NJ bill would allow parents to opt out of mask mandates
TRENTON — A New Jersey lawmaker wants to allow parents to choose a different school district for their children if their home district unilaterally adopts a mask policy for students.
Under the bill, parents could create an educational savings account, which could then be used to allow their school-aged children to attend a school in a district that does not mandate masks on students, according to the bill sponsor, state Sen. Michael Testa, R-Cumberland.
The Franklin Township district in Somerset County recently announced that a mandatory masking policy would be reintroduced.
“Sadly, we expected school bureaucrats to once again push their power over students and their parents with renewed masking mandates,” Testa said. So, this bill gives parents the ability to fight back.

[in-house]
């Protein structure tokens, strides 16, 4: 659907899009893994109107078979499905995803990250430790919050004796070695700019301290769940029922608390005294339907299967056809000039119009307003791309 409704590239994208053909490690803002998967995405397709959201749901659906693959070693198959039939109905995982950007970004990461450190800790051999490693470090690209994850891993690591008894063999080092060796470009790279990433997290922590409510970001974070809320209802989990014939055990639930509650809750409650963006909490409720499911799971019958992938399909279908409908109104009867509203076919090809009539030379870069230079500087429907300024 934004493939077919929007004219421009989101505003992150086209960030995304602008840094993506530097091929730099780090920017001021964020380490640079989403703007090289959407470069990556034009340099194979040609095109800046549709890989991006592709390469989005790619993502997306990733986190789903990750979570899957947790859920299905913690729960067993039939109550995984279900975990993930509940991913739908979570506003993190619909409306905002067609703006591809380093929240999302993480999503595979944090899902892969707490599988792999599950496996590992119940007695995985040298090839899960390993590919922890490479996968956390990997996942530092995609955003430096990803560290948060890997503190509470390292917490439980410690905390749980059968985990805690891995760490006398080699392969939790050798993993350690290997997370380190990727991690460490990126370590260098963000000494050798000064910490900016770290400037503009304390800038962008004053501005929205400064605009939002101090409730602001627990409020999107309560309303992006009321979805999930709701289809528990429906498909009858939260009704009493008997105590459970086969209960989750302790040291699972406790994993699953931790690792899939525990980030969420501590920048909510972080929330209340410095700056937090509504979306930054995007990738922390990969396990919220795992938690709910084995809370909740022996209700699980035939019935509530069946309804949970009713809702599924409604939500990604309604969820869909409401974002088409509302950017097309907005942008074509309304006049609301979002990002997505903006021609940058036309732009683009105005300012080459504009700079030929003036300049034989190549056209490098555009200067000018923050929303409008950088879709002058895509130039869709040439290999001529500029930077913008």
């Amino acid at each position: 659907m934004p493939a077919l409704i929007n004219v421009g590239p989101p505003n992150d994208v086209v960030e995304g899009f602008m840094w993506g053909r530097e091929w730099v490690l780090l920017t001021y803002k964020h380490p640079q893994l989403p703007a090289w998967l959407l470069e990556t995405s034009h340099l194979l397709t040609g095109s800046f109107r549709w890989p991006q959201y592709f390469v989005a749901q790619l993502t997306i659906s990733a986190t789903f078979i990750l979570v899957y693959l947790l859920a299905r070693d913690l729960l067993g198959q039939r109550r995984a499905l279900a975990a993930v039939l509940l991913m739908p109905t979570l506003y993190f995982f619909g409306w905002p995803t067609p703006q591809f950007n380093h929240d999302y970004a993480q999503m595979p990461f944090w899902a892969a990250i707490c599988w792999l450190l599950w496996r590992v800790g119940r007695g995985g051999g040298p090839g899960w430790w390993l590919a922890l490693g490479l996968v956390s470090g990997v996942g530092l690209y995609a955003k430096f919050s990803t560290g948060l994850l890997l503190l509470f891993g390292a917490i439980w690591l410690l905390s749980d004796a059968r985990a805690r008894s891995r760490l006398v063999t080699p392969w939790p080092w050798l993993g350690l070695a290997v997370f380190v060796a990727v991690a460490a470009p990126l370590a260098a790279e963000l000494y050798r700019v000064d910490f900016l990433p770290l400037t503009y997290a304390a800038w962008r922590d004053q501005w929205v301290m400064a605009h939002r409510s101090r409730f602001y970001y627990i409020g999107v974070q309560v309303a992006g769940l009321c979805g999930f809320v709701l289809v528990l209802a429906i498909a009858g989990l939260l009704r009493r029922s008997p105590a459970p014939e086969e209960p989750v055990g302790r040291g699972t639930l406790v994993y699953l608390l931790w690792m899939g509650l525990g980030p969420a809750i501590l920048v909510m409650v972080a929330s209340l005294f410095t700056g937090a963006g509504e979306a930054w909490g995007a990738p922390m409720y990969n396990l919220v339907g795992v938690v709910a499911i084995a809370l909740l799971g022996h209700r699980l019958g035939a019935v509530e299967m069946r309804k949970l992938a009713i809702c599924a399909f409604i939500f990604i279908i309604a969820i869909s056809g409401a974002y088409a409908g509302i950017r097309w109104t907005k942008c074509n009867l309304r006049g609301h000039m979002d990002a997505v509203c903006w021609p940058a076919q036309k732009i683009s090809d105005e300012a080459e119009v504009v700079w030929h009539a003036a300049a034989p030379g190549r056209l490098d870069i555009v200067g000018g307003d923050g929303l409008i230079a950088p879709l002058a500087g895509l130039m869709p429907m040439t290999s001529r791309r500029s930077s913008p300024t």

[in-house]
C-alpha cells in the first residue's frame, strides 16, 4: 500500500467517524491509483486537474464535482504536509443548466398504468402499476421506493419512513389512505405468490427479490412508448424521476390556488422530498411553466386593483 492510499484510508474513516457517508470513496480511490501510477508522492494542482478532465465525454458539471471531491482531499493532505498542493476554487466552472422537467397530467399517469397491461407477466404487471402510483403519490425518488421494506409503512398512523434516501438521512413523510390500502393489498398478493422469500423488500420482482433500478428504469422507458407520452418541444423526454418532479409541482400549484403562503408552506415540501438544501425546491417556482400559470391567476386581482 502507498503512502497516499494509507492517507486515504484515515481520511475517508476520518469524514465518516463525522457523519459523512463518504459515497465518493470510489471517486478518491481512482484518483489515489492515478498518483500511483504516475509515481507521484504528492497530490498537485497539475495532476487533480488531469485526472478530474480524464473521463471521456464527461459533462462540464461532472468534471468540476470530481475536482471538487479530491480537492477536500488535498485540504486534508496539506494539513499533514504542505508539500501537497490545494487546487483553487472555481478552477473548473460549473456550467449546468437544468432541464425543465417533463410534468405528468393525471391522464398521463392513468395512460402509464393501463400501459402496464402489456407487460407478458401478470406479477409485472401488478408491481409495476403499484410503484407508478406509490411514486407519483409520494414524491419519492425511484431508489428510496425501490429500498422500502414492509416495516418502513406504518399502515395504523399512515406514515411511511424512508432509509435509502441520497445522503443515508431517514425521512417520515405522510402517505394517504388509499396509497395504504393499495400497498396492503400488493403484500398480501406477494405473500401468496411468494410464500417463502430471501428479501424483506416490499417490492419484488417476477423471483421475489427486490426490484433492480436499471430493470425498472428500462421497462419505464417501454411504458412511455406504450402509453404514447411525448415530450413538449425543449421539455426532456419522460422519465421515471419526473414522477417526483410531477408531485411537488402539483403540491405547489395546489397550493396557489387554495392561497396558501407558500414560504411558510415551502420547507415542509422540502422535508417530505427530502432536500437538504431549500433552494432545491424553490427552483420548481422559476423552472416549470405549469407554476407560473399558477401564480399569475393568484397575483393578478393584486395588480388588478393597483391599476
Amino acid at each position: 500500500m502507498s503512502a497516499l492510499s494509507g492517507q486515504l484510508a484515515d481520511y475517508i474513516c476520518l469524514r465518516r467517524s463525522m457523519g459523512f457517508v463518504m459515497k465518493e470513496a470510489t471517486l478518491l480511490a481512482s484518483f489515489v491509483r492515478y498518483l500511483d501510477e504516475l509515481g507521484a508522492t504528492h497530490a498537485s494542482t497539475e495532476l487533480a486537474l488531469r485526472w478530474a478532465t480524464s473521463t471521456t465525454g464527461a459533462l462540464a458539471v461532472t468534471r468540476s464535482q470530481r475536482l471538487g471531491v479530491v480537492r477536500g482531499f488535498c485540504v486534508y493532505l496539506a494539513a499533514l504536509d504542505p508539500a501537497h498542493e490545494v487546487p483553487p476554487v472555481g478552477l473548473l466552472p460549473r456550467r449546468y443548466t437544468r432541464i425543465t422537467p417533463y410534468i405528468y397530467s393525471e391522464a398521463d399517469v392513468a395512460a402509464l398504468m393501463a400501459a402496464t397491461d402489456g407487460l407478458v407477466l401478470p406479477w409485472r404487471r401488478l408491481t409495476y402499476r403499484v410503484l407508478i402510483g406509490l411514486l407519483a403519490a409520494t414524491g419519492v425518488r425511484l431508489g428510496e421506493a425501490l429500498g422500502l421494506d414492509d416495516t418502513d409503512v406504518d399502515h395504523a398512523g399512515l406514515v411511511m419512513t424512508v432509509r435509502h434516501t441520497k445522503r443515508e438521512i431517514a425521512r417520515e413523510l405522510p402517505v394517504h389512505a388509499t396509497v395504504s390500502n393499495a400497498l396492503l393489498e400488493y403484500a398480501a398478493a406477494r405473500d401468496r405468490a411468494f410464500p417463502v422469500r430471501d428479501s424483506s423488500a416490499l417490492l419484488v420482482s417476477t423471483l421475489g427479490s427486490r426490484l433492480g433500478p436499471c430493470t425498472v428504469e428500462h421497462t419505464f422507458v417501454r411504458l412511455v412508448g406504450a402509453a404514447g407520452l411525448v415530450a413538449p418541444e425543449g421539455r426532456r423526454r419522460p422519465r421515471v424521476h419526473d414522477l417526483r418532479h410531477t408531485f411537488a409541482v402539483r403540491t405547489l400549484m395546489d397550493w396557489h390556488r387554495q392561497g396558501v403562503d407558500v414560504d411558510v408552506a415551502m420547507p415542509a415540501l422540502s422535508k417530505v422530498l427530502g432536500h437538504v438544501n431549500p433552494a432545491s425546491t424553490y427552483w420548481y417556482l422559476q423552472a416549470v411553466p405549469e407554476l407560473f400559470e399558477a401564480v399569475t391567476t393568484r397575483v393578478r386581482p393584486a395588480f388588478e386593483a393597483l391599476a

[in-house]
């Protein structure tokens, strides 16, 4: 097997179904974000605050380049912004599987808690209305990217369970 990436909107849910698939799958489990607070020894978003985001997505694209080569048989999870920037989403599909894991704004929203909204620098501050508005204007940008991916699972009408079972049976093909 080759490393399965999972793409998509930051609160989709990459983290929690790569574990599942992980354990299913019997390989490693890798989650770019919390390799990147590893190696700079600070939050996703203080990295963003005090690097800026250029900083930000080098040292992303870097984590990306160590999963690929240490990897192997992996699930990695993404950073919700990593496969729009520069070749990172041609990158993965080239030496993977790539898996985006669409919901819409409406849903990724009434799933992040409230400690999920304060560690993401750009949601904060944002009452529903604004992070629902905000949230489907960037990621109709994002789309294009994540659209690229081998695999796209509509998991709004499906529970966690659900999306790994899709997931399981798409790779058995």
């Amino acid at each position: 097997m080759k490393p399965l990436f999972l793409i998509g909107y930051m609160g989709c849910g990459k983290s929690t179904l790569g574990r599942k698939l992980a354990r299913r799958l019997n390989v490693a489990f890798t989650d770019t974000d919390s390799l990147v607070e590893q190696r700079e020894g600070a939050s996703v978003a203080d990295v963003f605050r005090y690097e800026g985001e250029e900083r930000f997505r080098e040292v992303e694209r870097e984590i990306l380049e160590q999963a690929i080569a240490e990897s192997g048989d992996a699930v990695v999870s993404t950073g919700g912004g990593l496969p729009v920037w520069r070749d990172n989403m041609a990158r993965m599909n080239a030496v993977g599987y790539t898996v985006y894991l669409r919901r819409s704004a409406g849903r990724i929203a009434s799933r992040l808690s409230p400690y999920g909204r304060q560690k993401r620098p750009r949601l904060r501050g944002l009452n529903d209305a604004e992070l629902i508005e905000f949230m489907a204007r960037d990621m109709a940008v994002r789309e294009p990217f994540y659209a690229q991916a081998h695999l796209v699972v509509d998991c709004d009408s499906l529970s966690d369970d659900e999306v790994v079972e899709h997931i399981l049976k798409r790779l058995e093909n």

Testa questioned the effectiveness of masks in preventing the spread of COVID-19 among schoolchildren.
For example, he noted that a 2021 study published by the Centers for Disease Control and Prevention covered more than 90,000 elementary-school students in 169 Georgia schools and found that forcing students to wear masks “lacks a well-grounded scientific justification.”
"Kids shouldn’t suffer to make adults feel better. My bill restores parental control to local education,” Testa said.
Jen Ursillo is a reporter and anchor for New Jersey 101.5. You can reach her at email@example.com
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